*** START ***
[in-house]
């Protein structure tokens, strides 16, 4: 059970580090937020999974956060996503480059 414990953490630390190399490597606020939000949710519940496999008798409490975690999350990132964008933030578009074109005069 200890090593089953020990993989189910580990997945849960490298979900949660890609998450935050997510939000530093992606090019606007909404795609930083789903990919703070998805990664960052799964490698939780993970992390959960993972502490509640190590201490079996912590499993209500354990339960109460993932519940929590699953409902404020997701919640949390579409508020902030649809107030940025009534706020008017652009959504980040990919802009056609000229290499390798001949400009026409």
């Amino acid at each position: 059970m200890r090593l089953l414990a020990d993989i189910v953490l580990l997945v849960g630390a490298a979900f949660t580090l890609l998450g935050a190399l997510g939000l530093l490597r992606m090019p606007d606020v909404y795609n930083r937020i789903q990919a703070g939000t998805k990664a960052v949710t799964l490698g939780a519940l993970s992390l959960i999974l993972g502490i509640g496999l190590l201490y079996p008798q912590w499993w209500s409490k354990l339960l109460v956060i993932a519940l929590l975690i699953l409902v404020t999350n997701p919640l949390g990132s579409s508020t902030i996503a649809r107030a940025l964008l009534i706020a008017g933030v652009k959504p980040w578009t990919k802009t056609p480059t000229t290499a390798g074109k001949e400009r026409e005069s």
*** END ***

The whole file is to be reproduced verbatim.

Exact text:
[in-house]
């Protein structure tokens, strides 16, 4: 059970580090937020999974956060996503480059 414990953490630390190399490597606020939000949710519940496999008798409490975690999350990132964008933030578009074109005069 200890090593089953020990993989189910580990997945849960490298979900949660890609998450935050997510939000530093992606090019606007909404795609930083789903990919703070998805990664960052799964490698939780993970992390959960993972502490509640190590201490079996912590499993209500354990339960109460993932519940929590699953409902404020997701919640949390579409508020902030649809107030940025009534706020008017652009959504980040990919802009056609000229290499390798001949400009026409």
């Amino acid at each position: 059970m200890r090593l089953l414990a020990d993989i189910v953490l580990l997945v849960g630390a490298a979900f949660t580090l890609l998450g935050a190399l997510g939000l530093l490597r992606m090019p606007d606020v909404y795609n930083r937020i789903q990919a703070g939000t998805k990664a960052v949710t799964l490698g939780a519940l993970s992390l959960i999974l993972g502490i509640g496999l190590l201490y079996p008798q912590w499993w209500s409490k354990l339960l109460v956060i993932a519940l929590l975690i699953l409902v404020t999350n997701p919640l949390g990132s579409s508020t902030i996503a649809r107030a940025l964008l009534i706020a008017g933030v652009k959504p980040w578009t990919k802009t056609p480059t000229t290499a390798g074109k001949e400009r026409e005069s």